I’m preparing an article on a very important type of energy that I’ve avoided writing about so far — the energy that comes from the interaction among fields. I’ve avoided it because it’s tricky to figure out how to explain it. But it’s important, for this form of energy is responsible for all the structure in the universe, from atoms to galaxies. The article’s not quite ready yet, so today I’ve just got some good reading material for you, including the heavy, the weird, the amusing, and the optimistic.
Heavy stuff first: from the Nobel Laureate and writer Steven Weinberg, who among many many contributions to particle physics, cosmology and quantum field theory is co-inventor of the modern theory of the weak nuclear force and how it ties in with the electromagnetic force (`the electroweak theory’). He has written an article in the New York Review of Books called `The Crisis of Big Science. If you don’t understand that large scientific enterprises, such as are needed in modern particle physics, astrophysics and cosmology, are under serious threat, or you don’t know why they are, you need to read this article. Every particle physicist, string theorist, astrophysicist and cosmologist needs to read it. (Though I should add that in his brief explanation of the Standard Model of particle physics, Weinberg takes some misleading shortcuts typical of the old guard explanation style, and which this website avoids. See if you can find them!)
Now, the weird — yes, quantum mechanics, relativity and causality. According to the equations of quantum mechanics, the way in which reality is organized in our quantum world is so bizarre that it lies beyond human imagination. But hey, a new experiment seems to confirm (to no one’s surprise, but to the discomfort of many) that some of the weirdest predictions really happen. (A caveat first; I am not an expert in these types of measurements and cannot determine myself whether the measurement is reliable, so you may want to wait for a confirming experiment.) http://arstechnica.com/science/news/2012/04/decision-to-entangle-effects-results-of-measurements-taken-beforehand.ars Information about physical systems is, in some sense, stored in a distributed fashion, not entirely locally. Yet despite this, no information is transferred faster than light, and the basic requirements of relativity and causality are (just barely!) respected. If you want to understand something about the types of theoretical and conceptual issues that experiments like this are inspired by, I recommend a technical lecture by the great Harvard professor Sidney Coleman, called Quantum Mechanics IN YOUR FACE.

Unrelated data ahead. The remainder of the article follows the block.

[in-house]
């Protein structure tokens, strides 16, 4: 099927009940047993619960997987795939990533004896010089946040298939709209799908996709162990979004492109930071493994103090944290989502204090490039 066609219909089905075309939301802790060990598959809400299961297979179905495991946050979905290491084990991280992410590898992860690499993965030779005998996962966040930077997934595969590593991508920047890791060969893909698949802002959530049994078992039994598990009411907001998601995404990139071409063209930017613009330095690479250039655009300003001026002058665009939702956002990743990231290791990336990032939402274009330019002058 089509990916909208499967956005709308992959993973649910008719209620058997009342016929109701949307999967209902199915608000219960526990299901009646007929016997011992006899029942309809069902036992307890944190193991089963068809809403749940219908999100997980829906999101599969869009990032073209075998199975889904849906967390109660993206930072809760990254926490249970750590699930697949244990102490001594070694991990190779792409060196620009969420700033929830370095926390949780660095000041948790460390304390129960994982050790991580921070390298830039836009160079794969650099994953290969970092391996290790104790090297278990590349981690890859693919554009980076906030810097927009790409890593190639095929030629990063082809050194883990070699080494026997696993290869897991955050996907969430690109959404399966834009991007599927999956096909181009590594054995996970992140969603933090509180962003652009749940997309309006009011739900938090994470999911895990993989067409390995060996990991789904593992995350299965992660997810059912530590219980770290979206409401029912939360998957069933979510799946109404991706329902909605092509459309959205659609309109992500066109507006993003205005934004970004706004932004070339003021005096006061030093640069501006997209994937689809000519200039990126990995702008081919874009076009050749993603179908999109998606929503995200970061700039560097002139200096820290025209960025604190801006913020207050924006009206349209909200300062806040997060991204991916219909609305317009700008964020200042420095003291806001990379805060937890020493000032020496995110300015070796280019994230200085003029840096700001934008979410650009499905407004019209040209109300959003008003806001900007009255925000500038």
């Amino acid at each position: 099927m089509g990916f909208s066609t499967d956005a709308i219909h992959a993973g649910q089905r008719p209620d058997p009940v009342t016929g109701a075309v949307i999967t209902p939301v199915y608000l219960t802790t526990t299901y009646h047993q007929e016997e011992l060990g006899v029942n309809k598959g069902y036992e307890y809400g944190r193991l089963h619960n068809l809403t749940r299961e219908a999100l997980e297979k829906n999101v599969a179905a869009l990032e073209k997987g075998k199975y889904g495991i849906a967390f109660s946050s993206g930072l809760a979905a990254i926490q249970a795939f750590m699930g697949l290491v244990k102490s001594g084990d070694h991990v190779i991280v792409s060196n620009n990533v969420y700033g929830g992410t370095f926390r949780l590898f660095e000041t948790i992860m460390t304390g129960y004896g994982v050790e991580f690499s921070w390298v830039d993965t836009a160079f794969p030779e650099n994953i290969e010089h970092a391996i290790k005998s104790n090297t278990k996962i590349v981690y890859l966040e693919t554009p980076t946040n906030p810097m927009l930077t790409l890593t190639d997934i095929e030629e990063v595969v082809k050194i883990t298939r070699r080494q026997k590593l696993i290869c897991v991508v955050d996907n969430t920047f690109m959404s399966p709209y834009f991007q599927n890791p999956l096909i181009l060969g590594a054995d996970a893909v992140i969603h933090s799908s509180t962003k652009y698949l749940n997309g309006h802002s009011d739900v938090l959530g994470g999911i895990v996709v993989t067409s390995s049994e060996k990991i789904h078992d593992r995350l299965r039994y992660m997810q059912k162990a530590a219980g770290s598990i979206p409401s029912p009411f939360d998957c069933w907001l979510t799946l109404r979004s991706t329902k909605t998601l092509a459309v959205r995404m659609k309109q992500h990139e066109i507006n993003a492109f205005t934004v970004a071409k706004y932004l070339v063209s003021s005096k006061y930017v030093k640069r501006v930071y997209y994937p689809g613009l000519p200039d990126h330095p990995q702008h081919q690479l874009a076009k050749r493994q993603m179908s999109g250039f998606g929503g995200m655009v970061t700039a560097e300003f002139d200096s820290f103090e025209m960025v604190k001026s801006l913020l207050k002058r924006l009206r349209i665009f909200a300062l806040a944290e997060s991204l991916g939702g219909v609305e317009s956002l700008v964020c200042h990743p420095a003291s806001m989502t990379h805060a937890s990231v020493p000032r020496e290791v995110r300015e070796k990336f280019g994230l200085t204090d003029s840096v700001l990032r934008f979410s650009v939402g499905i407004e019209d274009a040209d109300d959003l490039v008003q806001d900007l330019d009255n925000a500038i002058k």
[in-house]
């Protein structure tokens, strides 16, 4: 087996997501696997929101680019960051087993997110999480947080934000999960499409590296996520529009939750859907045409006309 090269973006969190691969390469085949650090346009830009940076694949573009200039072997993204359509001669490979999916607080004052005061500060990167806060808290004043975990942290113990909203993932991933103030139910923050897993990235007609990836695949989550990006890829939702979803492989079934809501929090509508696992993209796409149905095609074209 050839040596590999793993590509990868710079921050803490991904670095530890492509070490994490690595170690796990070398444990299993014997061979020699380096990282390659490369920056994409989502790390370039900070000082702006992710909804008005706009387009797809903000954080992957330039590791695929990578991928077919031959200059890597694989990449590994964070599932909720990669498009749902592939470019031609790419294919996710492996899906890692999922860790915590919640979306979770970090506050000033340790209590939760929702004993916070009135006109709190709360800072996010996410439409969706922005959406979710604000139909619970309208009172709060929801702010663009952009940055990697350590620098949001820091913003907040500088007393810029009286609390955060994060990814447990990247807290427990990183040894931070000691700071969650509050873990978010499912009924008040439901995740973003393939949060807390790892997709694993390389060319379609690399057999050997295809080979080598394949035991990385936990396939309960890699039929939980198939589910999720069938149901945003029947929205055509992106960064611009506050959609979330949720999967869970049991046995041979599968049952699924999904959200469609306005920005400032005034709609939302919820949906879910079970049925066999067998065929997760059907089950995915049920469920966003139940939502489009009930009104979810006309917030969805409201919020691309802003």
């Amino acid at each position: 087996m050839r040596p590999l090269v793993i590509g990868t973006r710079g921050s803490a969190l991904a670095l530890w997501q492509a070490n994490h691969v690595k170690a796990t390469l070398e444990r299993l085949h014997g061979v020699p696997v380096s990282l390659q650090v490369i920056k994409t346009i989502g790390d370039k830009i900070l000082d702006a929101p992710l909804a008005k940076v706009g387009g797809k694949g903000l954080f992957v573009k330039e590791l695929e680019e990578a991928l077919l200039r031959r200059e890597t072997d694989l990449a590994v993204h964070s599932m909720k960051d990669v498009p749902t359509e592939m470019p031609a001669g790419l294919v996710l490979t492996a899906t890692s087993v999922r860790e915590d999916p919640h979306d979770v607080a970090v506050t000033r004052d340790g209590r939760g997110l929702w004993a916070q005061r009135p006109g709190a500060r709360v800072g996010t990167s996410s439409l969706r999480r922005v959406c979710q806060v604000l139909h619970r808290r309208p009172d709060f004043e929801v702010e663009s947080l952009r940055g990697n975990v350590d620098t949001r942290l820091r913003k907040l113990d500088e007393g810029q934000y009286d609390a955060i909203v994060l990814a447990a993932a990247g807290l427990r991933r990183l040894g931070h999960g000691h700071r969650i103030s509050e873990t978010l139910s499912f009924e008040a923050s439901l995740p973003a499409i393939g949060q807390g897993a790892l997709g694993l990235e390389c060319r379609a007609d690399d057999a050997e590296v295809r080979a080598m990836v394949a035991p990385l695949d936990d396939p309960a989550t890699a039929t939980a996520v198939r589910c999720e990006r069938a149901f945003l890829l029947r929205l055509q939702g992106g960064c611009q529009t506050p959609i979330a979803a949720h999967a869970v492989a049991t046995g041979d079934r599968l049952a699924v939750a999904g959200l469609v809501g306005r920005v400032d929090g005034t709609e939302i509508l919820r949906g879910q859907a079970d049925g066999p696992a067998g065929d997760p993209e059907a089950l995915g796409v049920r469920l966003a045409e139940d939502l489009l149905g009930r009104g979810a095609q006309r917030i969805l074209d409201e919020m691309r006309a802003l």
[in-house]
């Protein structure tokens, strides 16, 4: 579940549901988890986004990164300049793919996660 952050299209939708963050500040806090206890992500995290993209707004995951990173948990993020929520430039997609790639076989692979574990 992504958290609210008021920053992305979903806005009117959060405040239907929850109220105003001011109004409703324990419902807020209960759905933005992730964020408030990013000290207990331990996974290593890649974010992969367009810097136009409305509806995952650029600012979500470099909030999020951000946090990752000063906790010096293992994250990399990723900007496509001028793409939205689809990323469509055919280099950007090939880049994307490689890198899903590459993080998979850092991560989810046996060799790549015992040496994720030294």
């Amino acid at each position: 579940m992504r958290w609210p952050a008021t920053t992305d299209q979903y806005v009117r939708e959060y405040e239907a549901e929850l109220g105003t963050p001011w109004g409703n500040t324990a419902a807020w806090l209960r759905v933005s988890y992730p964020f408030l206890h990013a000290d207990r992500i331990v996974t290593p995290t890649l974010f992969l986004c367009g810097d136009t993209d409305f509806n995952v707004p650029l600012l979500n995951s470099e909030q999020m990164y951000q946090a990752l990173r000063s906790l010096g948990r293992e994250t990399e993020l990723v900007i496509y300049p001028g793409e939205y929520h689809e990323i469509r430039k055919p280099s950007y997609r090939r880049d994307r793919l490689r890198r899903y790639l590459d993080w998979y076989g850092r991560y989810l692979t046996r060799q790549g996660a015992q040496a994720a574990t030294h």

On the light-hearted side, my alma mater Simon’s Rock has just been rated as one of the ten top nerdiest colleges in the United States by the Princeton Review. Wow, a college where you actually have small classes, talk to your professors, and really learn stuff! Honestly, they’re just saying that Rockers aren’t so big on sports and some (not me though) play a lot of things like Dungeons and Dragons. Whatever… we know these lists are pretty arbitrary, but hey, I’m amused.
And for more general entertainment, my friend Professor Daniel Whiteson (of the University of California at Irvine, and of the CDF and ATLAS experiments at the Tevatron and the Large Hadron Collider) requests that I point you to the efforts that he and his collaborators are making to educate and amuse you: two accessible comic strips in video form, one on the Higgs particle and the ongoing search for it, and one on dark matter.